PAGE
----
Hospital Impact: Drug companies win, patient safety loses with 21st Century Cures Act

Test tubes
Even though it might not seem controversial, the 21st Century Cures Act contains a number of troubling provisions.
Jonathan H. Burroughs headshot

The 21st Century Cures Act passed the House and Senate with overwhelming bipartisan support and has now been signed into law by President Barack Obama. On its surface, there seems to be little controversy in supporting more funding to the National Institutes of Health (NIH) for innovative research, more expeditious approval of promising drugs by the Federal Drug Administration (FDA), and better approaches to combat the opioid abuse epidemic.

However, there are a number of troubling provisions in this potential law of which the public should be aware.

To outline the advantages and concerns, I created a series of winners and losers from which readers can draw their own conclusions:


  1. Drug companies: It shouldn’t surprise anyone that the pharmaceutical industry is ecstatic over the law, as the bar for approval of drugs under development is made significantly lower by reducing the rigor required for approval of new drugs by the FDA. Traditionally, rigorous double-blinded peer review studies are required prior to consideration and approval.

    Under the new legislation, pharmaceutical companies will only be required to submit a “data summary” for new pharmacological agents or new indications to existing products, which will make the introduction of new products far easier. Also, drug companies will be able to promote off-label usage of their existing products, which means that it will no longer be necessary to conform to previously approved indications, age groups, dosages or routes of administration of drugs currently on the market.

    That will greatly expand pharmaceutical markets and distribution channels.
  1. The NIH and other healthcare research agencies and individuals: The Public Health Service Act will be amended as a part of this law to provide additional funding to the NIH through 2018 ($4.8 billion) to establish the NIH Innovation Fund, which will support promising healthcare research and innovation. The emphasis of this program will be the support of emerging researchers (particularly in the area of the treatment of pediatric diseases) through grants and loan repayment programs to stimulate accelerated advancements in this area.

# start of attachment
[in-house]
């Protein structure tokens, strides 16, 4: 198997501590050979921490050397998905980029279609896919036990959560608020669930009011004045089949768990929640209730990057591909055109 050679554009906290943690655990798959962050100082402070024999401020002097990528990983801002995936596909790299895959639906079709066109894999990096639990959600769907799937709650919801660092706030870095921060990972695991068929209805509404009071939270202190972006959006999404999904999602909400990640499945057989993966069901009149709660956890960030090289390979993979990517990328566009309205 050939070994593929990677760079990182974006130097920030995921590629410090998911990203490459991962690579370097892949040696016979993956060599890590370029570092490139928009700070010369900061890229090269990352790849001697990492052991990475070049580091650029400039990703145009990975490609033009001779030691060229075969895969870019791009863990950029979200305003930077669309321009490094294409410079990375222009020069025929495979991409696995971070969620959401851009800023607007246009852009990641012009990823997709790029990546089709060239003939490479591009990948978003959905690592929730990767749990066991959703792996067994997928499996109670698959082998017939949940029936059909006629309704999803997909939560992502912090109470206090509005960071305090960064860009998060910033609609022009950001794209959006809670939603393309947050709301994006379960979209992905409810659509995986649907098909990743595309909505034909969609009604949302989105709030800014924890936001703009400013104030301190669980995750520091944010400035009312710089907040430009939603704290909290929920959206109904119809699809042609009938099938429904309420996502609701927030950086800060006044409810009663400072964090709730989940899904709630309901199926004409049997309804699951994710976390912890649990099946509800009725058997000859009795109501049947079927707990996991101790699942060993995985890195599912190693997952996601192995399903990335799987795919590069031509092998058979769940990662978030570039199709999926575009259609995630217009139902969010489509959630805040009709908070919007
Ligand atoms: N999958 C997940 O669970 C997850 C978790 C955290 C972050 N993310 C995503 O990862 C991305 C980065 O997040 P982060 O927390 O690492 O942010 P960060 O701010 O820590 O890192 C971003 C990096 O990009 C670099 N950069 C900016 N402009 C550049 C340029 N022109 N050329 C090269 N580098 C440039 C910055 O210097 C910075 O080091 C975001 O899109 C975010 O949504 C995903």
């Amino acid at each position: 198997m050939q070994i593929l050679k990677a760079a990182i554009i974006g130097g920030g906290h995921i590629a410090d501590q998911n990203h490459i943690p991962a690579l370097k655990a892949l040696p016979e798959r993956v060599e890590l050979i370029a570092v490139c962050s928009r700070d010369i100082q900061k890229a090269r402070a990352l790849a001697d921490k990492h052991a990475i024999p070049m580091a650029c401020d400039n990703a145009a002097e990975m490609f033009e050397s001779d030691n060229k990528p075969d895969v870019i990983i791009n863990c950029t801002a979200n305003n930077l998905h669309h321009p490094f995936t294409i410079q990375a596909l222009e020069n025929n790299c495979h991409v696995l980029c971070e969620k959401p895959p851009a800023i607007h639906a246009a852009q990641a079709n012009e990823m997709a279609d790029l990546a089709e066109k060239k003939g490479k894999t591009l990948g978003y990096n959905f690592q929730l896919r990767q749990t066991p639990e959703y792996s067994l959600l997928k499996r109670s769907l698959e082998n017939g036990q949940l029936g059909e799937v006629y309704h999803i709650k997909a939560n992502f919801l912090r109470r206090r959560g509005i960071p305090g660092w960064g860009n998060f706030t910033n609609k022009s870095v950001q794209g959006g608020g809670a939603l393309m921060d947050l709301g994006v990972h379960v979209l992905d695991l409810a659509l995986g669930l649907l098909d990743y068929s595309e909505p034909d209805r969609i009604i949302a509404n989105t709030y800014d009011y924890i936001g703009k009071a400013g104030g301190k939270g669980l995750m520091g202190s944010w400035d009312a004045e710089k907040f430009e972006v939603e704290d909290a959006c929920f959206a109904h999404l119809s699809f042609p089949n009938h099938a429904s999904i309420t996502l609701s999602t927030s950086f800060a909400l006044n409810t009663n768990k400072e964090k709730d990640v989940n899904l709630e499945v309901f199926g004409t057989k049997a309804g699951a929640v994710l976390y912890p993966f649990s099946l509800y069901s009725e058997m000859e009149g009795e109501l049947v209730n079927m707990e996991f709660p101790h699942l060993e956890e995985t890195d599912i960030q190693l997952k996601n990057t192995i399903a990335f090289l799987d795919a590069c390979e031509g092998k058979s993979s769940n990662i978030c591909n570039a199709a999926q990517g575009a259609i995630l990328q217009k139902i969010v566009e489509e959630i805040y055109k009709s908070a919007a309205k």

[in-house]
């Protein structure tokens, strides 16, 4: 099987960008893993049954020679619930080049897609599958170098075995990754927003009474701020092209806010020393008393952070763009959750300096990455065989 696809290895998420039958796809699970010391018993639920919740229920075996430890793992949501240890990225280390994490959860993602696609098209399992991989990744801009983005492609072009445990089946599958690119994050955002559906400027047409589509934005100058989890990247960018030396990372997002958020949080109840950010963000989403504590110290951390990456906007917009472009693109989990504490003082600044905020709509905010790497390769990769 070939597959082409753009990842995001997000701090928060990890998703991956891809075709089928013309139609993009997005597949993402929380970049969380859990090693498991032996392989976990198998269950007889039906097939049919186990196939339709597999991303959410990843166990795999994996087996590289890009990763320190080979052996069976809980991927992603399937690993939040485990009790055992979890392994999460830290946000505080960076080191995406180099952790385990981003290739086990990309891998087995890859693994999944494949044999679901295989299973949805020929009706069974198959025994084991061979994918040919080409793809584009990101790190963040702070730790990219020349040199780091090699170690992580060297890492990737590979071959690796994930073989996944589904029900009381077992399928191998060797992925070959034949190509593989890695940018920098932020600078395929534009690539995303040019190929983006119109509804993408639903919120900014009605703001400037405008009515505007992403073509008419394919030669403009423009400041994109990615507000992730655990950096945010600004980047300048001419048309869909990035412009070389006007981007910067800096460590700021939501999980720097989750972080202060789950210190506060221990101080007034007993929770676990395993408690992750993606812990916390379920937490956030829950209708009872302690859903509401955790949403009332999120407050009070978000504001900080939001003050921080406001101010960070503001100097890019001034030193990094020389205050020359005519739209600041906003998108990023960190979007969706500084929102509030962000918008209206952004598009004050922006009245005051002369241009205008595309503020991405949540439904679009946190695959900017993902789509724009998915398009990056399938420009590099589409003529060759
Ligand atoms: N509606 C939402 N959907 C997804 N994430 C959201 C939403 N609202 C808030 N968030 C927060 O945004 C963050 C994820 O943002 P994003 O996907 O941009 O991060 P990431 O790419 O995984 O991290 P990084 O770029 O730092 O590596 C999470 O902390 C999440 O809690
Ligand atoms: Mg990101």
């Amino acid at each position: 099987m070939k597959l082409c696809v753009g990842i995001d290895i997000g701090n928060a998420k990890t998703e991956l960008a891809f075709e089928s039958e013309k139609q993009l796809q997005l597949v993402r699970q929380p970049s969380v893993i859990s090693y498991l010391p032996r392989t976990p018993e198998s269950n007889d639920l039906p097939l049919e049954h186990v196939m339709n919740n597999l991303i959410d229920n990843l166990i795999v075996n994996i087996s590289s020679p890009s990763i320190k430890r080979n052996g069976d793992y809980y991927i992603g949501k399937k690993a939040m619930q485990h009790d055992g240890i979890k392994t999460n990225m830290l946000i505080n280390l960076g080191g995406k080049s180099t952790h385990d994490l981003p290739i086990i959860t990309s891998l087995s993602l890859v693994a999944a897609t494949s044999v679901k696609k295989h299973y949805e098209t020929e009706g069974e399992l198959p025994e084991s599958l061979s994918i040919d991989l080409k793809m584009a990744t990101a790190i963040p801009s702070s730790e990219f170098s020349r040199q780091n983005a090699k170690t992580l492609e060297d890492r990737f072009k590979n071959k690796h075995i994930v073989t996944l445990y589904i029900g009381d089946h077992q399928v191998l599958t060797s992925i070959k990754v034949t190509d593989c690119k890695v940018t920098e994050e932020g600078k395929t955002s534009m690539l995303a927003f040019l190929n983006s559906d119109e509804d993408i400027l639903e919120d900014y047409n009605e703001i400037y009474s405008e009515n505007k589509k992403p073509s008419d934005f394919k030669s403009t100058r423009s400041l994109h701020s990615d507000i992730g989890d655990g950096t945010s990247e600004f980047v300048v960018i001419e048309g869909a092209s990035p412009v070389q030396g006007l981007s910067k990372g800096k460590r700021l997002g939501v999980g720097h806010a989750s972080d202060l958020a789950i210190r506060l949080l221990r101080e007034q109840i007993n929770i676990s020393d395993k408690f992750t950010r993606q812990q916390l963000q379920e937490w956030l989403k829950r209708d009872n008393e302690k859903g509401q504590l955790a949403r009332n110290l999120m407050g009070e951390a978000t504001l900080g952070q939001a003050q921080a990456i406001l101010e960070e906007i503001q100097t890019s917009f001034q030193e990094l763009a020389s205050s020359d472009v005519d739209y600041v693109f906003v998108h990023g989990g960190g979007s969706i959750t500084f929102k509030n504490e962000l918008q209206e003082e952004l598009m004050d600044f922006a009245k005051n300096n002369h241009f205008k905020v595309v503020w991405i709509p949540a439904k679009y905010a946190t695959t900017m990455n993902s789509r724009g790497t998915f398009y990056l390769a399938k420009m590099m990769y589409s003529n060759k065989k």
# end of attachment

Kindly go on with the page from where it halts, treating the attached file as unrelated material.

Three key Obama administration programs that will receive further funding include: The Cancer Moonshot, the precision medicine initiative and the BRAIN initiative to deepen our understanding regarding central nervous system function and disease prevention/treatment.
  1. Medical device manufacturers: Similar to the benefit to the pharmaceutical industry, the law allows for swifter approval of new medical devices that are considered “breakthrough” with off-label use, which will greatly expand markets and channels of distribution.


  1. The FDA: Already stymied with deteriorating labs, understaffing and somewhat compromised approval processes for new drugs and medical devices, the FDA is not expected to fare better under the new law.

    The primary issue is that the FDA is often seen to work for the pharmaceutical industry (which provides a majority of its funding support) rather than serving to protect the interests of consumers and the public as the independent watchdog and approval agency it is purported to be. Lowering the bar for the rapid and expeditious approval of pharmaceutical and medical device products with expansion of off label uses will only further undermine the FDA’s ability to protect the public from potential harm.
  1. Evidence-based medicine: The law allows for the use of “real-world evidence”—which may include anecdotal studies or observations, patient or professional opinion, as well as non-validated or scientifically measured outcomes—to justify the approval of a new treatment product. This undermines the movement of the healthcare industry to be more reliant on scientifically applied research methodology through randomized clinical trials and less reliant on empirical or even observational data.
  1. Regenerative medicine: Regenerative medicine such as stem cell research, which focuses on working to regenerate healthy tissue from diseased tissue in stroke, Parkinson’s disorder, diabetes and Alzheimer’s disease patients, receives no additional funding or support from this law.
  1. Consumer advocacy groups and patients: Organizations such as the National Center for Health Research lobbied hard against this law due to the obvious potential dangers that will be created with the more liberal approval and utilization of pharmaceutical agents and medical devices. This situation accentuates the “buyer beware” attitude that the general public will be forced to adopt with the release of potentially harmful products.

Jonathan H. Burroughs, M.D., MBA, FACHE, FAAPL, is a certified physician executive and a fellow of the American College of Healthcare Executives and the American Association for Physician Leadership. He is president and CEO of The Burroughs Healthcare Consulting Network and works with some of the nation's top healthcare consulting organizations to provide "best practice" solutions and training to healthcare organizations.